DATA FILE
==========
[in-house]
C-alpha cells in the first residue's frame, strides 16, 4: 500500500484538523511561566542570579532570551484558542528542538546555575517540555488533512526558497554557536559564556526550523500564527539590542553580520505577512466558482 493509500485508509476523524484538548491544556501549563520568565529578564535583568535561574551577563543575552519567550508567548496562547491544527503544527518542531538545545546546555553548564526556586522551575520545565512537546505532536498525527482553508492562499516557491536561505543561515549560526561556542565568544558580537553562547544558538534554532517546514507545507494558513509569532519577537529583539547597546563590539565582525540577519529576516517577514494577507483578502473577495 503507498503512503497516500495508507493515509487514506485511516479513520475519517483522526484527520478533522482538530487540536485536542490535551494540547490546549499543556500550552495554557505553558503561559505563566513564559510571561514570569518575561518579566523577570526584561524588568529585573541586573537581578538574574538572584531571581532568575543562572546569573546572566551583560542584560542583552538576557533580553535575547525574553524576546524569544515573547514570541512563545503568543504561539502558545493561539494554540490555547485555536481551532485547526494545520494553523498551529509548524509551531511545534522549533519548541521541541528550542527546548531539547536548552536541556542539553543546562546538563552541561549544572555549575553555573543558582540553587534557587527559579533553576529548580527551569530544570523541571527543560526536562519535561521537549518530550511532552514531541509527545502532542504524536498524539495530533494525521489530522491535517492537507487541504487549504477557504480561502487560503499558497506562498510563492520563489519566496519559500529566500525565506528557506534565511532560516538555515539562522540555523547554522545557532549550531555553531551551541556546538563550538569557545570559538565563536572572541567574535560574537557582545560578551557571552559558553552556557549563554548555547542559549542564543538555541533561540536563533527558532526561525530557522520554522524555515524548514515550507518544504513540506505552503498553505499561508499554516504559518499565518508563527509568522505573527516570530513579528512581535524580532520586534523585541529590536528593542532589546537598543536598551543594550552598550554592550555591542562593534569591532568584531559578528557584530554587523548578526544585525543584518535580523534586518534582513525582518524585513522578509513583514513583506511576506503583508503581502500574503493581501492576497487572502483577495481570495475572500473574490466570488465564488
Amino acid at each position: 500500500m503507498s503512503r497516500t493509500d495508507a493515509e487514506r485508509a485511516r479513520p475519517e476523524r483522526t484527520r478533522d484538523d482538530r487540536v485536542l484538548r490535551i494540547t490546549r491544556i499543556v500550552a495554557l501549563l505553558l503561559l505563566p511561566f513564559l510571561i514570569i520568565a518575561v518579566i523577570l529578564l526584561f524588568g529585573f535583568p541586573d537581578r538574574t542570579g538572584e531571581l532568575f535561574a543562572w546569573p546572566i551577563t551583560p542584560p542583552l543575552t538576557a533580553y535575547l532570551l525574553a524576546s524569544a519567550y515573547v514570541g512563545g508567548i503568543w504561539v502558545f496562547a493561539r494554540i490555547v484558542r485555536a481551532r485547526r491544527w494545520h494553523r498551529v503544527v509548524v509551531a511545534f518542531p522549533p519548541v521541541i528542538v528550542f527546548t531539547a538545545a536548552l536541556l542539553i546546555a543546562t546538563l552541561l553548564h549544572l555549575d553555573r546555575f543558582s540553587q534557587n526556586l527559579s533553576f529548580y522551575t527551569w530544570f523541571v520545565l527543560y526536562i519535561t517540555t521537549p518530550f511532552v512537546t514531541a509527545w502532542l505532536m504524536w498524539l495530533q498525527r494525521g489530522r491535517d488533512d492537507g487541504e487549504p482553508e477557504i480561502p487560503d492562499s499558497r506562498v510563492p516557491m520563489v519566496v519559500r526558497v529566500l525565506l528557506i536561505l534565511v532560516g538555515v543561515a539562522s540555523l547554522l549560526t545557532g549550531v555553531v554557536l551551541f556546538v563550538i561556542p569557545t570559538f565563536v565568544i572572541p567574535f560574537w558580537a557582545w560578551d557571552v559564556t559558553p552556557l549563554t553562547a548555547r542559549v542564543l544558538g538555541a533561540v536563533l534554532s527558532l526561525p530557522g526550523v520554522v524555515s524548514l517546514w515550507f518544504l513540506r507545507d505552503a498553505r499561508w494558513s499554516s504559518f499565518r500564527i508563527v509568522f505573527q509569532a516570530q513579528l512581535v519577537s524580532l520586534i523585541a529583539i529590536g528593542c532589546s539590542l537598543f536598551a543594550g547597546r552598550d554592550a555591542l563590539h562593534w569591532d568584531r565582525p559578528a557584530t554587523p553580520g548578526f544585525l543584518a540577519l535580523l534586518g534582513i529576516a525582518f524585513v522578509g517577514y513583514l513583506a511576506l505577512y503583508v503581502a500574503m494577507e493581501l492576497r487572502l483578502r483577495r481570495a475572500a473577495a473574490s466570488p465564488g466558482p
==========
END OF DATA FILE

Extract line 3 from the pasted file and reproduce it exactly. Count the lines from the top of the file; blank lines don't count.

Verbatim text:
Amino acid at each position: 500500500m503507498s503512503r497516500t493509500d495508507a493515509e487514506r485508509a485511516r479513520p475519517e476523524r483522526t484527520r478533522d484538523d482538530r487540536v485536542l484538548r490535551i494540547t490546549r491544556i499543556v500550552a495554557l501549563l505553558l503561559l505563566p511561566f513564559l510571561i514570569i520568565a518575561v518579566i523577570l529578564l526584561f524588568g529585573f535583568p541586573d537581578r538574574t542570579g538572584e531571581l532568575f535561574a543562572w546569573p546572566i551577563t551583560p542584560p542583552l543575552t538576557a533580553y535575547l532570551l525574553a524576546s524569544a519567550y515573547v514570541g512563545g508567548i503568543w504561539v502558545f496562547a493561539r494554540i490555547v484558542r485555536a481551532r485547526r491544527w494545520h494553523r498551529v503544527v509548524v509551531a511545534f518542531p522549533p519548541v521541541i528542538v528550542f527546548t531539547a538545545a536548552l536541556l542539553i546546555a543546562t546538563l552541561l553548564h549544572l555549575d553555573r546555575f543558582s540553587q534557587n526556586l527559579s533553576f529548580y522551575t527551569w530544570f523541571v520545565l527543560y526536562i519535561t517540555t521537549p518530550f511532552v512537546t514531541a509527545w502532542l505532536m504524536w498524539l495530533q498525527r494525521g489530522r491535517d488533512d492537507g487541504e487549504p482553508e477557504i480561502p487560503d492562499s499558497r506562498v510563492p516557491m520563489v519566496v519559500r526558497v529566500l525565506l528557506i536561505l534565511v532560516g538555515v543561515a539562522s540555523l547554522l549560526t545557532g549550531v555553531v554557536l551551541f556546538v563550538i561556542p569557545t570559538f565563536v565568544i572572541p567574535f560574537w558580537a557582545w560578551d557571552v559564556t559558553p552556557l549563554t553562547a548555547r542559549v542564543l544558538g538555541a533561540v536563533l534554532s527558532l526561525p530557522g526550523v520554522v524555515s524548514l517546514w515550507f518544504l513540506r507545507d505552503a498553505r499561508w494558513s499554516s504559518f499565518r500564527i508563527v509568522f505573527q509569532a516570530q513579528l512581535v519577537s524580532l520586534i523585541a529583539i529590536g528593542c532589546s539590542l537598543f536598551a543594550g547597546r552598550d554592550a555591542l563590539h562593534w569591532d568584531r565582525p559578528a557584530t554587523p553580520g548578526f544585525l543584518a540577519l535580523l534586518g534582513i529576516a525582518f524585513v522578509g517577514y513583514l513583506a511576506l505577512y503583508v503581502a500574503m494577507e493581501l492576497r487572502l483578502r483577495r481570495a475572500a473577495a473574490s466570488p465564488g466558482p